to me, and we were able to protect our family, and the rest
of my children are stronger because of it,"
One of the panelists on the debate, George Sells,
anchorman of WAFB, said, "In the studio, it was a very
Jindal said his defining moment came "when
Christ found me" when he was in high school, when he converted
from the Hindu religion of his parents, who came to Louisiana
from their native India. "It is certainly changed my life,
have changed me as a man and the father that I've tried to be,"
Jindal, 32, worked in the Bush administration
and was State Secretary of Health and Hospitals under Foster.
Born a Hindu, he converted to Catholicism, and his poll manifesto
has been drafted to draw as many conservative votes as possible.
He added there were other moments, such as his
marriage and the birth of his child.
"I don't have to describe the joy of bring
home a daughter from the same hospital where I was born,"
Kennedy said the sampling was too small to be
scientifically accurate, but the Wednesday night interviews
conducted following the debate were very strong for Blanco,
a two-to-one margin.
Blanco and Jindal also differentiated themselves
on several issues, including abortion. Blanco said she's opposed
to abortions, with the exceptions for rape, incest and to save
the life of the mother. While Jindal said he is opposed to all
abortion, but if a procedure to save the life of the mother
is conducted and an abortion results, that would be okay. He
said that he is opposed to abortion for victims of rape or incest.
There was a definite shift after the debate, Kennedy
said, but the full impact of the debate will not be known until
he polls an addition 400 voters Thursday night and adds them
to the 200 sampled on Wednesday night. Wednesday's night's sample
put it at 44 for Blanco and 41 for Jindal.
Blanco's campaign put out a press release noting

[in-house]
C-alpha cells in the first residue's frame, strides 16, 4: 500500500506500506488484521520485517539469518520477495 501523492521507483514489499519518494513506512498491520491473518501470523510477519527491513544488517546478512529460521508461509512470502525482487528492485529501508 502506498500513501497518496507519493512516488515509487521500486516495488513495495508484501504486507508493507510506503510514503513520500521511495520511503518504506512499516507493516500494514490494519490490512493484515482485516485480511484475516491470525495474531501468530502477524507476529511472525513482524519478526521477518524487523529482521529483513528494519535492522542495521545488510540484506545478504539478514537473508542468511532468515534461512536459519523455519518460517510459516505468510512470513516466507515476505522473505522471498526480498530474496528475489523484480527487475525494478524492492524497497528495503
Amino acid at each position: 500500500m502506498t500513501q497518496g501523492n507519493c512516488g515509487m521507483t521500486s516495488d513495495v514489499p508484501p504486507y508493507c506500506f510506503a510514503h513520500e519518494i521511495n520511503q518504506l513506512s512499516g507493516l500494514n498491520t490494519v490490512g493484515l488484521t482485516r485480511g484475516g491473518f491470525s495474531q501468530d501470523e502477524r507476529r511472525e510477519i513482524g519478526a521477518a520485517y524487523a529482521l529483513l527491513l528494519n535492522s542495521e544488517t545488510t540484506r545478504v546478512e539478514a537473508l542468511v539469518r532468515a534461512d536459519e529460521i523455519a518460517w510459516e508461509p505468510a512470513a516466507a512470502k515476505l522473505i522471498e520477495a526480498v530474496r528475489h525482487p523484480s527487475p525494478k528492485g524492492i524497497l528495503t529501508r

that based on the 400 samples of Tuesday and Wednesday nights
only, the race was tied at 44 percent.
"I feel my campaign surging as I have moved
around the state in the past few days," Blanco said. "These
poll numbers how my message about the difference between me
and my opponent is bring more voters to me," she said.
The Jindal camp remains confident.
"The other polls we have seen out there still
show us farther ahead," said Jindal spokesman Trey Williams.
"We think this race is going to be close and, with our
turnout efforts, we are going to be successful on Saturday."
Kennedy said that based on tracking numbers through
Tuesday night, "I thought Jindal had moved far enough in
front that he had a high probability of victory. However, based
on based upon results through Wednesday, especially the 400
interviews conducted Tuesday and Wednesday night, the race now
is almost even."
"My projection is an election held Wednesday
would have results in a Jindal victory by about 1 percent, but
that's too close to call," Kennedy said.
Southern University political scientist Frank
Ransburg said he's not surprised about Jindal's appearing to
lose black support.
"I've said all along that the black vote
would go to the Democratic candidate, no matter who the Democratic
candidate might be," Ransburg. "The black vote is
more loyal to the Democratic Party than Catholics are to the
He said he expects in excess of 90 percent of
the black vote will go to Blanco. "It has nothing to do
with Mr. Jindal as a person, he just represents the Republican
Party, and black voters identify with the Democratic Party."